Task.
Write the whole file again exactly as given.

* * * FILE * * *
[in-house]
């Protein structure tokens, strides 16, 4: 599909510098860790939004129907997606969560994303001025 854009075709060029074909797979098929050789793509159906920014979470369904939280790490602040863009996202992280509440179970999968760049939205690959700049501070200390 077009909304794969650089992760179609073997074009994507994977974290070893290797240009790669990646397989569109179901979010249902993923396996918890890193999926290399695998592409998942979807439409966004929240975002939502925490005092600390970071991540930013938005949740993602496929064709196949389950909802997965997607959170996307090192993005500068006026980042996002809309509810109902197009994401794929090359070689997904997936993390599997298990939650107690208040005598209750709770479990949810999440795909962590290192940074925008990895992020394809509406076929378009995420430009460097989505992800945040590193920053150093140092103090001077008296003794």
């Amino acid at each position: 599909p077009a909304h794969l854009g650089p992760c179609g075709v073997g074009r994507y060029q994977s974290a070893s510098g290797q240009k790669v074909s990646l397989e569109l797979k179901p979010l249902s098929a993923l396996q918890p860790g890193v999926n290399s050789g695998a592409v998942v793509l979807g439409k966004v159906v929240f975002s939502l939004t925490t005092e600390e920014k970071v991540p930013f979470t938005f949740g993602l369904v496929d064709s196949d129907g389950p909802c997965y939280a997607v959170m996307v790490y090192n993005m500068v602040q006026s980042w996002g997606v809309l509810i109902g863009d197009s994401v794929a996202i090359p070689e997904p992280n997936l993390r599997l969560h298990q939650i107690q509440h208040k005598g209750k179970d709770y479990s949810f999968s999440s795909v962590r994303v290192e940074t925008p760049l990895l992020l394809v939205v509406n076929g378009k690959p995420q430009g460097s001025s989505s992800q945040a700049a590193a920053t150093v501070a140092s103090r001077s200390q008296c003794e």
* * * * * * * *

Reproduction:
[in-house]
């Protein structure tokens, strides 16, 4: 599909510098860790939004129907997606969560994303001025 854009075709060029074909797979098929050789793509159906920014979470369904939280790490602040863009996202992280509440179970999968760049939205690959700049501070200390 077009909304794969650089992760179609073997074009994507994977974290070893290797240009790669990646397989569109179901979010249902993923396996918890890193999926290399695998592409998942979807439409966004929240975002939502925490005092600390970071991540930013938005949740993602496929064709196949389950909802997965997607959170996307090192993005500068006026980042996002809309509810109902197009994401794929090359070689997904997936993390599997298990939650107690208040005598209750709770479990949810999440795909962590290192940074925008990895992020394809509406076929378009995420430009460097989505992800945040590193920053150093140092103090001077008296003794």
């Amino acid at each position: 599909p077009a909304h794969l854009g650089p992760c179609g075709v073997g074009r994507y060029q994977s974290a070893s510098g290797q240009k790669v074909s990646l397989e569109l797979k179901p979010l249902s098929a993923l396996q918890p860790g890193v999926n290399s050789g695998a592409v998942v793509l979807g439409k966004v159906v929240f975002s939502l939004t925490t005092e600390e920014k970071v991540p930013f979470t938005f949740g993602l369904v496929d064709s196949d129907g389950p909802c997965y939280a997607v959170m996307v790490y090192n993005m500068v602040q006026s980042w996002g997606v809309l509810i109902g863009d197009s994401v794929a996202i090359p070689e997904p992280n997936l993390r599997l969560h298990q939650i107690q509440h208040k005598g209750k179970d709770y479990s949810f999968s999440s795909v962590r994303v290192e940074t925008p760049l990895l992020l394809v939205v509406n076929g378009k690959p995420q430009g460097s001025s989505s992800q945040a700049a590193a920053t150093v501070a140092s103090r001077s200390q008296c003794e």